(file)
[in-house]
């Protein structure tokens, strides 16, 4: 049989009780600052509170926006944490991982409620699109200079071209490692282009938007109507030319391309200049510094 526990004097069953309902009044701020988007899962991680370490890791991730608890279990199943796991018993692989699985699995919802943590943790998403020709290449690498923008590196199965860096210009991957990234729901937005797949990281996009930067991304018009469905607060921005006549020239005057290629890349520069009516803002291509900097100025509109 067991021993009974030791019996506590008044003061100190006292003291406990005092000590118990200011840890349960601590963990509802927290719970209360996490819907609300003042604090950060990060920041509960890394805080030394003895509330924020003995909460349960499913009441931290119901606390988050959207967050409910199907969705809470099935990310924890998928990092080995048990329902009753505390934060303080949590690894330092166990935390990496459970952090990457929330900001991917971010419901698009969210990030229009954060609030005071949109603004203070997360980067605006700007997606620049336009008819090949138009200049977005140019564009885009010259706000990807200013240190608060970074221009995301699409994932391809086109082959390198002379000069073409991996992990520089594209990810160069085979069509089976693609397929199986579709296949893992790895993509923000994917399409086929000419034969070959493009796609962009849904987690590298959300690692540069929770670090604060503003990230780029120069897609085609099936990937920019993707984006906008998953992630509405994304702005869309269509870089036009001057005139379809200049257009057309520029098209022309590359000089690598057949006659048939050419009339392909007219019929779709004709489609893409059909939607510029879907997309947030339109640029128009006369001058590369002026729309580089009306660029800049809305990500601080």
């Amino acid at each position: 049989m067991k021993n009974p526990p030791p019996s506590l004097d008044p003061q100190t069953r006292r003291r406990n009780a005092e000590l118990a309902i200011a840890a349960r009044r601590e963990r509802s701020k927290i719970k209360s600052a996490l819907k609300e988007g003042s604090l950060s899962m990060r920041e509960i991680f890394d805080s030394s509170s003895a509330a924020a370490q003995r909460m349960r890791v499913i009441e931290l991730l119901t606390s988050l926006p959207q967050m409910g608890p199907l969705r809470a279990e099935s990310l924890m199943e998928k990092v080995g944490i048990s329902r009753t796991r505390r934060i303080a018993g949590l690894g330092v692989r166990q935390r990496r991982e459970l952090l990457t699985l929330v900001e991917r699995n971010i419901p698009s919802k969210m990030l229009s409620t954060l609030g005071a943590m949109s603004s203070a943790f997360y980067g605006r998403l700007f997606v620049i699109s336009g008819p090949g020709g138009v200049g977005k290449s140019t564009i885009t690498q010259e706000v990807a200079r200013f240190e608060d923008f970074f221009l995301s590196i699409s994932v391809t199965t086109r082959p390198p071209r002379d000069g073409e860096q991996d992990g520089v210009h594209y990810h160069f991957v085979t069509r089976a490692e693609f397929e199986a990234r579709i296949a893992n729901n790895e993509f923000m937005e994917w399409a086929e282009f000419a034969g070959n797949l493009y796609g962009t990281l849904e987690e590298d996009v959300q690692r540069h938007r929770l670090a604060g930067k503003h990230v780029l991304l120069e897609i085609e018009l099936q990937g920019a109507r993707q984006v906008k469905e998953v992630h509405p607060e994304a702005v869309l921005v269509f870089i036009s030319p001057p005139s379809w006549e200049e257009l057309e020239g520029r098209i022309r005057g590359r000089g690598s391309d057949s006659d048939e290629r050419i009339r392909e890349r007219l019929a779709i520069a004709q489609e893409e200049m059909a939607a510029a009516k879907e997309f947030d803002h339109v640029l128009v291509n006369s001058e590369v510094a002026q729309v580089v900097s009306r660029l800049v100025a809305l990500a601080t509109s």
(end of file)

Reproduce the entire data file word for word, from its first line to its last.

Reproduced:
[in-house]
């Protein structure tokens, strides 16, 4: 049989009780600052509170926006944490991982409620699109200079071209490692282009938007109507030319391309200049510094 526990004097069953309902009044701020988007899962991680370490890791991730608890279990199943796991018993692989699985699995919802943590943790998403020709290449690498923008590196199965860096210009991957990234729901937005797949990281996009930067991304018009469905607060921005006549020239005057290629890349520069009516803002291509900097100025509109 067991021993009974030791019996506590008044003061100190006292003291406990005092000590118990200011840890349960601590963990509802927290719970209360996490819907609300003042604090950060990060920041509960890394805080030394003895509330924020003995909460349960499913009441931290119901606390988050959207967050409910199907969705809470099935990310924890998928990092080995048990329902009753505390934060303080949590690894330092166990935390990496459970952090990457929330900001991917971010419901698009969210990030229009954060609030005071949109603004203070997360980067605006700007997606620049336009008819090949138009200049977005140019564009885009010259706000990807200013240190608060970074221009995301699409994932391809086109082959390198002379000069073409991996992990520089594209990810160069085979069509089976693609397929199986579709296949893992790895993509923000994917399409086929000419034969070959493009796609962009849904987690590298959300690692540069929770670090604060503003990230780029120069897609085609099936990937920019993707984006906008998953992630509405994304702005869309269509870089036009001057005139379809200049257009057309520029098209022309590359000089690598057949006659048939050419009339392909007219019929779709004709489609893409059909939607510029879907997309947030339109640029128009006369001058590369002026729309580089009306660029800049809305990500601080």
């Amino acid at each position: 049989m067991k021993n009974p526990p030791p019996s506590l004097d008044p003061q100190t069953r006292r003291r406990n009780a005092e000590l118990a309902i200011a840890a349960r009044r601590e963990r509802s701020k927290i719970k209360s600052a996490l819907k609300e988007g003042s604090l950060s899962m990060r920041e509960i991680f890394d805080s030394s509170s003895a509330a924020a370490q003995r909460m349960r890791v499913i009441e931290l991730l119901t606390s988050l926006p959207q967050m409910g608890p199907l969705r809470a279990e099935s990310l924890m199943e998928k990092v080995g944490i048990s329902r009753t796991r505390r934060i303080a018993g949590l690894g330092v692989r166990q935390r990496r991982e459970l952090l990457t699985l929330v900001e991917r699995n971010i419901p698009s919802k969210m990030l229009s409620t954060l609030g005071a943590m949109s603004s203070a943790f997360y980067g605006r998403l700007f997606v620049i699109s336009g008819p090949g020709g138009v200049g977005k290449s140019t564009i885009t690498q010259e706000v990807a200079r200013f240190e608060d923008f970074f221009l995301s590196i699409s994932v391809t199965t086109r082959p390198p071209r002379d000069g073409e860096q991996d992990g520089v210009h594209y990810h160069f991957v085979t069509r089976a490692e693609f397929e199986a990234r579709i296949a893992n729901n790895e993509f923000m937005e994917w399409a086929e282009f000419a034969g070959n797949l493009y796609g962009t990281l849904e987690e590298d996009v959300q690692r540069h938007r929770l670090a604060g930067k503003h990230v780029l991304l120069e897609i085609e018009l099936q990937g920019a109507r993707q984006v906008k469905e998953v992630h509405p607060e994304a702005v869309l921005v269509f870089i036009s030319p001057p005139s379809w006549e200049e257009l057309e020239g520029r098209i022309r005057g590359r000089g690598s391309d057949s006659d048939e290629r050419i009339r392909e890349r007219l019929a779709i520069a004709q489609e893409e200049m059909a939607a510029a009516k879907e997309f947030d803002h339109v640029l128009v291509n006369s001058e590369v510094a002026q729309v580089v900097s009306r660029l800049v100025a809305l990500a601080t509109s």